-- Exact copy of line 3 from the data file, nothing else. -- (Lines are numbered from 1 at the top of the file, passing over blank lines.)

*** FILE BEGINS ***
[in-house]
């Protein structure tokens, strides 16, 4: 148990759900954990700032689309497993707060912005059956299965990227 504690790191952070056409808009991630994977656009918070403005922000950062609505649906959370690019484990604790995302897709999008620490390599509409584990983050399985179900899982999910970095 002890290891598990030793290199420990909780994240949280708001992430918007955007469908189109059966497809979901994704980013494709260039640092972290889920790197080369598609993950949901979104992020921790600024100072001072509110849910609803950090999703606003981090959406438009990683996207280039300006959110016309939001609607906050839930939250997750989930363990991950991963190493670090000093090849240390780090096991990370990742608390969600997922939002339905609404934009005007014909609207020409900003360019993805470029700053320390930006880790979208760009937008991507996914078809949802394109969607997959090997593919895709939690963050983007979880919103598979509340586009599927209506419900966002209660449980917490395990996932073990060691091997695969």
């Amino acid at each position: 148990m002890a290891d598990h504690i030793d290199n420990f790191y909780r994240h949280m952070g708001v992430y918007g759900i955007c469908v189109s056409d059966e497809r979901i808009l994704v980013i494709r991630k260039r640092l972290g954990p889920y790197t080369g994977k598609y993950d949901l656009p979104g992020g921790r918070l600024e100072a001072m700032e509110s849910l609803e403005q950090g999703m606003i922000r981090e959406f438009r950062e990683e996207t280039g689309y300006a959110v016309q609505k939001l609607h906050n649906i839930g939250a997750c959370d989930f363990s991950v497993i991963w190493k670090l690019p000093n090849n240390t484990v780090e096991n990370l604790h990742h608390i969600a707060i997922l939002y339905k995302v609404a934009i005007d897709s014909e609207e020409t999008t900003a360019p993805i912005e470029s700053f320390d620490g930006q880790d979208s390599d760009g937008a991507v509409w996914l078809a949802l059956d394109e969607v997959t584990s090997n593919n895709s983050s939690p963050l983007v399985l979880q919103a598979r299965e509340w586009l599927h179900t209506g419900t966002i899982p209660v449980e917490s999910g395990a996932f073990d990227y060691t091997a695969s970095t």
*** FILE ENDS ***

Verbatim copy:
């Amino acid at each position: 148990m002890a290891d598990h504690i030793d290199n420990f790191y909780r994240h949280m952070g708001v992430y918007g759900i955007c469908v189109s056409d059966e497809r979901i808009l994704v980013i494709r991630k260039r640092l972290g954990p889920y790197t080369g994977k598609y993950d949901l656009p979104g992020g921790r918070l600024e100072a001072m700032e509110s849910l609803e403005q950090g999703m606003i922000r981090e959406f438009r950062e990683e996207t280039g689309y300006a959110v016309q609505k939001l609607h906050n649906i839930g939250a997750c959370d989930f363990s991950v497993i991963w190493k670090l690019p000093n090849n240390t484990v780090e096991n990370l604790h990742h608390i969600a707060i997922l939002y339905k995302v609404a934009i005007d897709s014909e609207e020409t999008t900003a360019p993805i912005e470029s700053f320390d620490g930006q880790d979208s390599d760009g937008a991507v509409w996914l078809a949802l059956d394109e969607v997959t584990s090997n593919n895709s983050s939690p963050l983007v399985l979880q919103a598979r299965e509340w586009l599927h179900t209506g419900t966002i899982p209660v449980e917490s999910g395990a996932f073990d990227y060691t091997a695969s970095t």